FAMILY businesses could be missing out on the capital and connections that external investors can offer because they are worried about losing control of their companies, an event in Edinburgh will hear next week.
More than 50 per cent of the private sector workforce in Scotland is employed in family-owned firms. There are about three million such businesses across the UK, generating more than £1.1 trillion in turnover.
To highlight the benefits of tapping into external growth capital, the Institute of Family Business (IFB) has teamed up with the Business Growth Fund (BGF) to host a dinner in Edinburgh on Wednesday.
Simon Munro, regional director for Scotland at BGF, said: “There is no need for a family to lose control of its business if it only offers a minority holding to equity investors. BGF only ever takes minority stakes in the companies in which it invests. We invest for up to ten years and can be flexible over our exit route so that it suits the business.”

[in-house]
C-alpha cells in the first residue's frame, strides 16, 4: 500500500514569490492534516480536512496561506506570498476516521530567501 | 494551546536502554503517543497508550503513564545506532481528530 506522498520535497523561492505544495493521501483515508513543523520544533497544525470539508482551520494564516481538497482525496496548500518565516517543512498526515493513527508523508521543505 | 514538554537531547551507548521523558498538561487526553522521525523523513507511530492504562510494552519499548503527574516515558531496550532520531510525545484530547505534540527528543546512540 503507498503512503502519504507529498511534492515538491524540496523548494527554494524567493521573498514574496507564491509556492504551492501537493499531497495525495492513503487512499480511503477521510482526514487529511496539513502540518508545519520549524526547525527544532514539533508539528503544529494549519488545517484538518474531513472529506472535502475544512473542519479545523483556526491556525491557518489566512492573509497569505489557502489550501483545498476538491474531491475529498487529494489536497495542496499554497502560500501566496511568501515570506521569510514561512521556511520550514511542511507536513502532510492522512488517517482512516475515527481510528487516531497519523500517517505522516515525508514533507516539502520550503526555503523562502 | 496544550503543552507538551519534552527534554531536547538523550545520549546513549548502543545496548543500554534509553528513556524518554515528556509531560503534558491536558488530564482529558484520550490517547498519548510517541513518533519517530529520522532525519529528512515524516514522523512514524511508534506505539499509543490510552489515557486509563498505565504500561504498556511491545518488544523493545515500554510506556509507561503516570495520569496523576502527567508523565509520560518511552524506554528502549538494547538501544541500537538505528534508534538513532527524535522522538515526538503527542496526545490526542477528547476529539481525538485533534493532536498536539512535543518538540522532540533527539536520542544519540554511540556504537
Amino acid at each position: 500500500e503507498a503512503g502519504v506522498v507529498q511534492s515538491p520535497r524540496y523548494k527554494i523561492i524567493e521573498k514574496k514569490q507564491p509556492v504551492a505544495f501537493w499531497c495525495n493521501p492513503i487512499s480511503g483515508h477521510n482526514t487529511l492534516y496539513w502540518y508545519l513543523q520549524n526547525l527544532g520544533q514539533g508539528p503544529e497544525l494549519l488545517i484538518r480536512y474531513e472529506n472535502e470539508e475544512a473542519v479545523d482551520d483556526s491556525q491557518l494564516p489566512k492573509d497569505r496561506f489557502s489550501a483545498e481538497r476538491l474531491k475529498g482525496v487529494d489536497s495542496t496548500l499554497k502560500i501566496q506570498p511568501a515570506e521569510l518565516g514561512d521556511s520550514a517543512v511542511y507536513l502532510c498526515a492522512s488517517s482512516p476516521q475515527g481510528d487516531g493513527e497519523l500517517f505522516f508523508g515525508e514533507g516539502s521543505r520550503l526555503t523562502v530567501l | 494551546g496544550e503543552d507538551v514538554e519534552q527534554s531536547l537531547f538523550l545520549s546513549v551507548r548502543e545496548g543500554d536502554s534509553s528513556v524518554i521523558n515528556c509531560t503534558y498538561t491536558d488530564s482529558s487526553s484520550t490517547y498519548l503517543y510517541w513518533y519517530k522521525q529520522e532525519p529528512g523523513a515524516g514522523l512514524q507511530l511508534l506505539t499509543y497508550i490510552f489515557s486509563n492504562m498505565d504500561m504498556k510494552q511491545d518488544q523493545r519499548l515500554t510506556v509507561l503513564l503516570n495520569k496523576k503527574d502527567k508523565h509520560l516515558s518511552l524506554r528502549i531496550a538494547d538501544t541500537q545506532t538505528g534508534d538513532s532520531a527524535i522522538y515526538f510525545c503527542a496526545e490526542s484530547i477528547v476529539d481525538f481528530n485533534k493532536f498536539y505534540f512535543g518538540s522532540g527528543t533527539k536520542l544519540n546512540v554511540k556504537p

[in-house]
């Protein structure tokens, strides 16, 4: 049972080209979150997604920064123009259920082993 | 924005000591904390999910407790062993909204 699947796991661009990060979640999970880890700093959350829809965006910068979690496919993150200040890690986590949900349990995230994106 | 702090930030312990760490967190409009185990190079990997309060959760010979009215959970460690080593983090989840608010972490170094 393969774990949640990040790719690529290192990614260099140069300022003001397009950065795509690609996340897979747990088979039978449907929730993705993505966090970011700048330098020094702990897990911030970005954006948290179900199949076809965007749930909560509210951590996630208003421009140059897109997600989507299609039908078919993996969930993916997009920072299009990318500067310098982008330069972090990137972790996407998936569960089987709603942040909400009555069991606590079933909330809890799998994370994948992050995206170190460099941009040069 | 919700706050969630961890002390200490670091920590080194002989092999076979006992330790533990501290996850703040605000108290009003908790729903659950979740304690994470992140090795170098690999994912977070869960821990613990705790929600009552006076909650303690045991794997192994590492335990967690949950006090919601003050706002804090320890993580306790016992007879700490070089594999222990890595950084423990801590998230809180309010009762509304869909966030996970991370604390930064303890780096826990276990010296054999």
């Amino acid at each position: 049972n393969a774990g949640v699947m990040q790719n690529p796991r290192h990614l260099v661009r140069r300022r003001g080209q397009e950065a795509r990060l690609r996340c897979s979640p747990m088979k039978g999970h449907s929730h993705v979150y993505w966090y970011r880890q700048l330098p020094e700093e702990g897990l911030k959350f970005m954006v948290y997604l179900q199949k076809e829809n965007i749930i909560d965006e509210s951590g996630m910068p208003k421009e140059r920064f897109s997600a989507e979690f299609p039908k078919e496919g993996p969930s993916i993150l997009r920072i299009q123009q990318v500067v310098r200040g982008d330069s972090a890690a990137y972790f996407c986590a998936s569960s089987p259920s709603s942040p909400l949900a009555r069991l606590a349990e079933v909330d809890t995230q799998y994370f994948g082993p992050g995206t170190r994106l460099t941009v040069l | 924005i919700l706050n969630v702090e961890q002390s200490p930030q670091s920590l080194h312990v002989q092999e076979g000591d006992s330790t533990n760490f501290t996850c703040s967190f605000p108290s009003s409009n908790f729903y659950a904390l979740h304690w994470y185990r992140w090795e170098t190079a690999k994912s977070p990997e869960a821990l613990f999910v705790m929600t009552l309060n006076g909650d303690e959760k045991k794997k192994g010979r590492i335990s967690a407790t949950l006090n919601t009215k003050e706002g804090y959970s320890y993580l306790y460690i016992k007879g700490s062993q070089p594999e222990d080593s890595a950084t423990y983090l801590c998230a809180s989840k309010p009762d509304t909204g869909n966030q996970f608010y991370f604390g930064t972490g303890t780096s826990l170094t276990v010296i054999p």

BGF, which invests between £2 million and £10m per business in return for a minority equity stake and a seat on the board, was set up in 2011 by banking groups Barclays, HSBC, Lloyds, Royal Bank of Scotland and Standard Chartered.
Last year the fund provided an £8.5m cash injection for ACS Clothing and the Glasgow-based suit hire business will extol the advantages of external funding at next week’s event, which is also due to hear from David Murray, chairman of IFB Scotland and the son of former Rangers owner Sir David Murray.
“Taking on equity investment might be uncomfortable for some families because they are worried about losing control of their businesses,” Murray said.
“There are compelling reasons to consider funding for growth in this way and the generation that recognises this may be the one to change the family’s future for the better.”
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